The Cider House Rules

The Cider House Rules, by John Irving ($10.61 pb, $11.49 Kndl)

CiderAmazon: First published in 1985, The Cider House Rules is John Irving’s sixth novel. Set in rural Maine in the first half of this century, it tells the story of Dr. Wilbur Larch–saint and obstetrician, founder and director of the orphanage in the town of St. Cloud’s, ether addict and abortionist. It is also the story of Dr. Larch’s favorite orphan, Homer Wells, who is never adopted.

“Superb in scope and originality, a novel as good as one could hope to find from any author, anywhere, anytime. Engrossing, moving, thoroughly satisfying.”
–Joseph Heller

From the Publisher

How can anyone not love a book that simultaneously tells a deeply moving and compelling story AND explore the abortion debate with humor and evenhandedness? John Irving is my favorite author and while A PRAYER FOR OWEN MEANY is my favorite Irving title, THE CIDER HOUSE RULES is right up there. I love how deeply Irving knows these characters and how gradually he reveals their quirks and idiosyncracies. He knows and loves them so much, the reader can’t help but love the ether-imbibing Dr. Larch and his surrogate son, the orphan Homer Wells. Irving is a consummate storyteller.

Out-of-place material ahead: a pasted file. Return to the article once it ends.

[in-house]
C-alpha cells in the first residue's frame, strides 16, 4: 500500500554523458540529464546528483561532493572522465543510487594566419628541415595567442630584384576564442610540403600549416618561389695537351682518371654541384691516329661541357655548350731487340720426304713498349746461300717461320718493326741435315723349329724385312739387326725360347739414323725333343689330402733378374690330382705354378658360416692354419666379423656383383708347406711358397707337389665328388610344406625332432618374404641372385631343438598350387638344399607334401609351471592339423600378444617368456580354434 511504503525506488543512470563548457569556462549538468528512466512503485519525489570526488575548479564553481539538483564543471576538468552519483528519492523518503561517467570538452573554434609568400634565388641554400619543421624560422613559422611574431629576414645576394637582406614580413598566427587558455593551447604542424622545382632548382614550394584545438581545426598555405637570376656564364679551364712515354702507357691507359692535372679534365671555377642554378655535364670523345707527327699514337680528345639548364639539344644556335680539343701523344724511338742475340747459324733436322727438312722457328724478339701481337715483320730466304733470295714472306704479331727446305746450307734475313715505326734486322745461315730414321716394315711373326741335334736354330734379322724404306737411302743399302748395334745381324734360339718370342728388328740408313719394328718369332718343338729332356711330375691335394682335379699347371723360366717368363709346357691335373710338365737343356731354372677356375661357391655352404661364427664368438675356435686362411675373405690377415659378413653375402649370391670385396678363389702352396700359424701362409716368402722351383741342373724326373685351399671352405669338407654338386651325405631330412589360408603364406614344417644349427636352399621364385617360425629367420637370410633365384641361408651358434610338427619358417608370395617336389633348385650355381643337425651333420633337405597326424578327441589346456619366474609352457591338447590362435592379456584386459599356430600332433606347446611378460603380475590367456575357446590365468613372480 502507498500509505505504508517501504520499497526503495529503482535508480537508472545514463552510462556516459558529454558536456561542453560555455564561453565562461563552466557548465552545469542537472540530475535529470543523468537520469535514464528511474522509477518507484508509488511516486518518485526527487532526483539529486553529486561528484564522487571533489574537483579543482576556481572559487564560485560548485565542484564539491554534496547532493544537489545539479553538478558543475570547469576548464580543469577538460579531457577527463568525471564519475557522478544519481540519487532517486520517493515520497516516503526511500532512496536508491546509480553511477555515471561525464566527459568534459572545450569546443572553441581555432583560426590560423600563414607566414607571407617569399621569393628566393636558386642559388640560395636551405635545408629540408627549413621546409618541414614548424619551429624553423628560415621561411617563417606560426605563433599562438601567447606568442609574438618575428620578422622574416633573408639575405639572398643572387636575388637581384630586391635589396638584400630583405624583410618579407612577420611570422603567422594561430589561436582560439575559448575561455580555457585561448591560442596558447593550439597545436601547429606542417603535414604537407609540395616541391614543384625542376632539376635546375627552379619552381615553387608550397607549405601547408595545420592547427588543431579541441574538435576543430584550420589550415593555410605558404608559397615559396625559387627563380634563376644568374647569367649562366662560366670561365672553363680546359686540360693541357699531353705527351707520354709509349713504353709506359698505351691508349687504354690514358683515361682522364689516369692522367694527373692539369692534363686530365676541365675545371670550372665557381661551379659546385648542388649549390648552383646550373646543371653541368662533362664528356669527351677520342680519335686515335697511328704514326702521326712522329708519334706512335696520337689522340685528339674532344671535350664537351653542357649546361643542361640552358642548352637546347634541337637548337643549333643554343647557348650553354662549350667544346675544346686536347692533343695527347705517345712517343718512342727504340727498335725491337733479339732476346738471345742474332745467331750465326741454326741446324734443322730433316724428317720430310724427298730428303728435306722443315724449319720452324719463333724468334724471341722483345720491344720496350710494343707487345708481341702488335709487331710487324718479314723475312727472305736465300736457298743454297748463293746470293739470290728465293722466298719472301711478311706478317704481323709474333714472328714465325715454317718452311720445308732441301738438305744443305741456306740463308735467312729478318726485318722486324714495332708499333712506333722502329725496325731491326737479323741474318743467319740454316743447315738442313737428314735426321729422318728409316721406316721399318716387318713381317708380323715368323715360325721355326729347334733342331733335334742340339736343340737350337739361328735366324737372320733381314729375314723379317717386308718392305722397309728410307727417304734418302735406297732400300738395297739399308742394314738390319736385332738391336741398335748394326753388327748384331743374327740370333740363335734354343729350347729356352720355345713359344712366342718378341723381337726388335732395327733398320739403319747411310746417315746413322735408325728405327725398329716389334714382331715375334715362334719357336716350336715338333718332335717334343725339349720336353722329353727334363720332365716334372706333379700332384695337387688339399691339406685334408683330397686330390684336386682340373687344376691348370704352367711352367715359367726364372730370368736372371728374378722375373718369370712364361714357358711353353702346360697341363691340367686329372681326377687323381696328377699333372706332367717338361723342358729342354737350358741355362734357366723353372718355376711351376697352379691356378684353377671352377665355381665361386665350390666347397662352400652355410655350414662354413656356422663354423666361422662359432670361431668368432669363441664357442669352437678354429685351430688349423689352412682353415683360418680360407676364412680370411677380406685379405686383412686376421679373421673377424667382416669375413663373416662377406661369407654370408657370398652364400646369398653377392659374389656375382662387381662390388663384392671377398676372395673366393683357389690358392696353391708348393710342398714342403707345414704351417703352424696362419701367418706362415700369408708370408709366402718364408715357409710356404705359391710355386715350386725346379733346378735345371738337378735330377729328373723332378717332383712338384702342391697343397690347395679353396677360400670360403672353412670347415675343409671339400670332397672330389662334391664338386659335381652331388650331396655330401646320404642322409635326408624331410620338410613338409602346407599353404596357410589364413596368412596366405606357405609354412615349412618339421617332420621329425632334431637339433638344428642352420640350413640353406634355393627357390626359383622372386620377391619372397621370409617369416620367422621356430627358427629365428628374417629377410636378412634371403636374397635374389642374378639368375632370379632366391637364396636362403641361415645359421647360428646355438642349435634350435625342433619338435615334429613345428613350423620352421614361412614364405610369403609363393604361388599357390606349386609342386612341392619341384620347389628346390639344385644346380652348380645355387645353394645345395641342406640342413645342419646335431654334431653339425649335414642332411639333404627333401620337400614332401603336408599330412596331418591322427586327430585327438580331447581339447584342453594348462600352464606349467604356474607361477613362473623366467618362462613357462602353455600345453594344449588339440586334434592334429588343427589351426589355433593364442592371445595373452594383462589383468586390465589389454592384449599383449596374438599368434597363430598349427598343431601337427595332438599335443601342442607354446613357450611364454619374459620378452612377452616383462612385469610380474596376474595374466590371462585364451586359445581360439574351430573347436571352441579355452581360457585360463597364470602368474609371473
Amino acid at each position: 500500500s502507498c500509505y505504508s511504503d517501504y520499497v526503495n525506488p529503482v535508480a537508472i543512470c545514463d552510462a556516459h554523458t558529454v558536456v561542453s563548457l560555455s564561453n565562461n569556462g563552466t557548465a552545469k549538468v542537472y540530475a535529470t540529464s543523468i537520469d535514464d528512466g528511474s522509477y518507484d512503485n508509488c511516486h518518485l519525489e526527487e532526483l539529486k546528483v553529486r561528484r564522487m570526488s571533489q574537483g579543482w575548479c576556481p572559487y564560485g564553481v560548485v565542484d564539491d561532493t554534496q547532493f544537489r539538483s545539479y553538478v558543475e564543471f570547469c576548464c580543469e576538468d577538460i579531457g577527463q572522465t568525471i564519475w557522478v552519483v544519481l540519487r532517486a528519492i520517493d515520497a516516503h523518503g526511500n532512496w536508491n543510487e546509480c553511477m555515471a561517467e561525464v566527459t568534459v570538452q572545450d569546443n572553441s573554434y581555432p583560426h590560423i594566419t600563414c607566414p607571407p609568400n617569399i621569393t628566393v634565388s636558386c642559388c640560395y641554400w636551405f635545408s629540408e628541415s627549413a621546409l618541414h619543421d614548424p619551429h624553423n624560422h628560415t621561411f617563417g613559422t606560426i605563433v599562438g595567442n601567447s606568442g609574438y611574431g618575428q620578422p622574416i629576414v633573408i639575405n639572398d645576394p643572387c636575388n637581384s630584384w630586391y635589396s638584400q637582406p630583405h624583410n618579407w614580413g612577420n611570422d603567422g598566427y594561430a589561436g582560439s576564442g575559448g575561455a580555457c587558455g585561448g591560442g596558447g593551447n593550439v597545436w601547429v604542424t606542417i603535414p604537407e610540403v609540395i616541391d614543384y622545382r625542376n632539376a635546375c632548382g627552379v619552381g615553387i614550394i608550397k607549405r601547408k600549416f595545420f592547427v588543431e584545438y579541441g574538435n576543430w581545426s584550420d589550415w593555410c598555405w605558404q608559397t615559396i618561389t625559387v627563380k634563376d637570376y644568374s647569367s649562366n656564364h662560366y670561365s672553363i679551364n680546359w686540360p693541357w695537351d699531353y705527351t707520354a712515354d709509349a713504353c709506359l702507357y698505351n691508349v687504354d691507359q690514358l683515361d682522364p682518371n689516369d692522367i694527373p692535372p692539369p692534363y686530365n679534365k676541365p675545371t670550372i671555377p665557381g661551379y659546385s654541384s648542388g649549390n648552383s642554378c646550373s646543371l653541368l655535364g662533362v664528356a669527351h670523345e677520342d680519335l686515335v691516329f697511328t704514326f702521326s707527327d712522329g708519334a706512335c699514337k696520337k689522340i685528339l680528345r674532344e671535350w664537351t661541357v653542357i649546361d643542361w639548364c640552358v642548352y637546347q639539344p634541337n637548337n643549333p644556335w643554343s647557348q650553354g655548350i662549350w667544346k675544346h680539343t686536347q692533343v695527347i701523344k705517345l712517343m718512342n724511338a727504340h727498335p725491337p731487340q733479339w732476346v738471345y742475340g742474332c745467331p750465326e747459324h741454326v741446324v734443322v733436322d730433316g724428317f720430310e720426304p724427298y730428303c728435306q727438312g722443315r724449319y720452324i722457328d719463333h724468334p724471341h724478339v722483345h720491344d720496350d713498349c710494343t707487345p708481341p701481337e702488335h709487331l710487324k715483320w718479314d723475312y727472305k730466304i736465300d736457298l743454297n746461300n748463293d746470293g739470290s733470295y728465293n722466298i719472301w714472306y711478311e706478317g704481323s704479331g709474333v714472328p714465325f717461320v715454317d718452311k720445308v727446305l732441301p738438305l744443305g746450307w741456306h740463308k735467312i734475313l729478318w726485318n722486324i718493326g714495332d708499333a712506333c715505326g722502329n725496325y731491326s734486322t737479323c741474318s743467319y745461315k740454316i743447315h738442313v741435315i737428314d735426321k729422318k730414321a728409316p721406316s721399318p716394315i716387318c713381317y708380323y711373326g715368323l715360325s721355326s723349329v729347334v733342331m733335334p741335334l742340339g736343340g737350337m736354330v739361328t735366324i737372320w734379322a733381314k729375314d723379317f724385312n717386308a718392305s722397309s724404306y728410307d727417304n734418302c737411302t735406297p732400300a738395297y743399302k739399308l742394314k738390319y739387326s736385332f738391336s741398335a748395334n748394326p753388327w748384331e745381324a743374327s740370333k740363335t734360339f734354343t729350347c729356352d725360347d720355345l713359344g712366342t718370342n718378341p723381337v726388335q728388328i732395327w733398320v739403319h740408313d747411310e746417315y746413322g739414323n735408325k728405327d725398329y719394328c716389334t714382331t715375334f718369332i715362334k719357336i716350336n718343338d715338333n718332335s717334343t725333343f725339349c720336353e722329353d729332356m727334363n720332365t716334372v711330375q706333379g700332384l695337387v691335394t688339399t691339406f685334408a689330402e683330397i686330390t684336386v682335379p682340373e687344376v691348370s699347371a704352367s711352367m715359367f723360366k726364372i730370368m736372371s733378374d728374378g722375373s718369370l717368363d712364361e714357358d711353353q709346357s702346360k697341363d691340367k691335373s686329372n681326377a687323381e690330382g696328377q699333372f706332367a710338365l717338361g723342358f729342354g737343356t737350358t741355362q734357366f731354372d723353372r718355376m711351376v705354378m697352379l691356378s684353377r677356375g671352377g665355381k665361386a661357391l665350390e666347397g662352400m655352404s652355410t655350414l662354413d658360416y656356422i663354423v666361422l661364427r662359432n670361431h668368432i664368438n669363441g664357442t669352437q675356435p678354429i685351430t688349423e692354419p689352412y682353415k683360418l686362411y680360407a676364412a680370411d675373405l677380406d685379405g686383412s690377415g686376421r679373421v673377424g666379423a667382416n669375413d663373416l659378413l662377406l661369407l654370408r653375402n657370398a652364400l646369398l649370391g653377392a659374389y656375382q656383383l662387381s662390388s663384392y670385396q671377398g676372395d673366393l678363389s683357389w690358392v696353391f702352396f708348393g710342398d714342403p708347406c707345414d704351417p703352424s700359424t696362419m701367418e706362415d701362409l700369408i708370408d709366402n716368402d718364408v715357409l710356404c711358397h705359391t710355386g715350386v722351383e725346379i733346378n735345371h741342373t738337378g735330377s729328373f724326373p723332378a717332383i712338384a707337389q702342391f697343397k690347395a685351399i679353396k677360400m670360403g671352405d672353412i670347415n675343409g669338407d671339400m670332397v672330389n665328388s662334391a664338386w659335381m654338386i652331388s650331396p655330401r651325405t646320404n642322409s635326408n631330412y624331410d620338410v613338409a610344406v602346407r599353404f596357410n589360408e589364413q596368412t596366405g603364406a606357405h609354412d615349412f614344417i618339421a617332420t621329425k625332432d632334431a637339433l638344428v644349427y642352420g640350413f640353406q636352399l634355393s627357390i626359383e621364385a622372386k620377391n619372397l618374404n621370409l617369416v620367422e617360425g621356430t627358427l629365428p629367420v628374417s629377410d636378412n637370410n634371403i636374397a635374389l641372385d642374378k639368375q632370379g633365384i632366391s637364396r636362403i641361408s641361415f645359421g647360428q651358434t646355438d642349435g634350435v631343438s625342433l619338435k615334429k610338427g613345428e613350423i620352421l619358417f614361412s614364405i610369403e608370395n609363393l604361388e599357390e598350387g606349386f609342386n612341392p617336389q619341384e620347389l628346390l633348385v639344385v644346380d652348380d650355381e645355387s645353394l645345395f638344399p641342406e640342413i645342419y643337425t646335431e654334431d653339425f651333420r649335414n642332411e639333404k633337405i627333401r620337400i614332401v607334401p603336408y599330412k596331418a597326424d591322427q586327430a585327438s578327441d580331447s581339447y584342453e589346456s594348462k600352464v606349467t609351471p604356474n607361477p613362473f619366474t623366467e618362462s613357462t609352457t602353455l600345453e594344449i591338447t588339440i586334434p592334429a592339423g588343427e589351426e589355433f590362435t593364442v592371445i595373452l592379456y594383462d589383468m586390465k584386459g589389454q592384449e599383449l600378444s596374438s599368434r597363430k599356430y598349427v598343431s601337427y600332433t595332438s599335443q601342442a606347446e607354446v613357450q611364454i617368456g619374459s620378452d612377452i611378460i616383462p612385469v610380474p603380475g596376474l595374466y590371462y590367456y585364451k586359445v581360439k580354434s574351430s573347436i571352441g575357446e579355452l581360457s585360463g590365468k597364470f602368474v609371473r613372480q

M. Coolman
Ballantine Publicity –This text refers to the Mass Market Paperback edition.

From the Inside Flap

First published in 1985, The Cider House Rules is John Irving’s sixth novel. Set in rural Maine in the first half of this century, it tells the story of Dr. Wilbur Larch–saint and obstetrician, founder and director of the orphanage in the town of St. Cloud’s, ether addict and abortionist. It is also the story of Dr. Larch’s favorite orphan, Homer Wells, who is never adopted.

From the Back Cover

“Superb in scope and originality, a novel as good as one could hope to find from any author, anywhere, anytime. Engrossing, moving, thoroughly satisfying.”
–Joseph Heller

About the Author

JOHN IRVING was born in Exeter, New Hampshire, in 1942. His first novel, Setting Free the Bears, was published in 1968, when he was twenty-six. He competed as a wrestler for twenty years, and coached wrestling until he was forty-seven. Mr. Irving has been nominated for a National Book Award three times–winning once, in 1980, for his novel The World According to Garp. He received an O. Henry Award in 1981 for his short story “Interior Space.” In 2000, Mr. Irving won the Oscar for Best Adapted Screenplay for The Cider House Rules. In 2013, he won a Lambda Literary Award for his novel In One Person. An international writer–his novels have been translated into more than thirty-five languages–John Irving lives in Toronto. His all-time best-selling novel, in every language, is A Prayer for Owen Meany. Avenue of Mysteries is his fourteenth novel.

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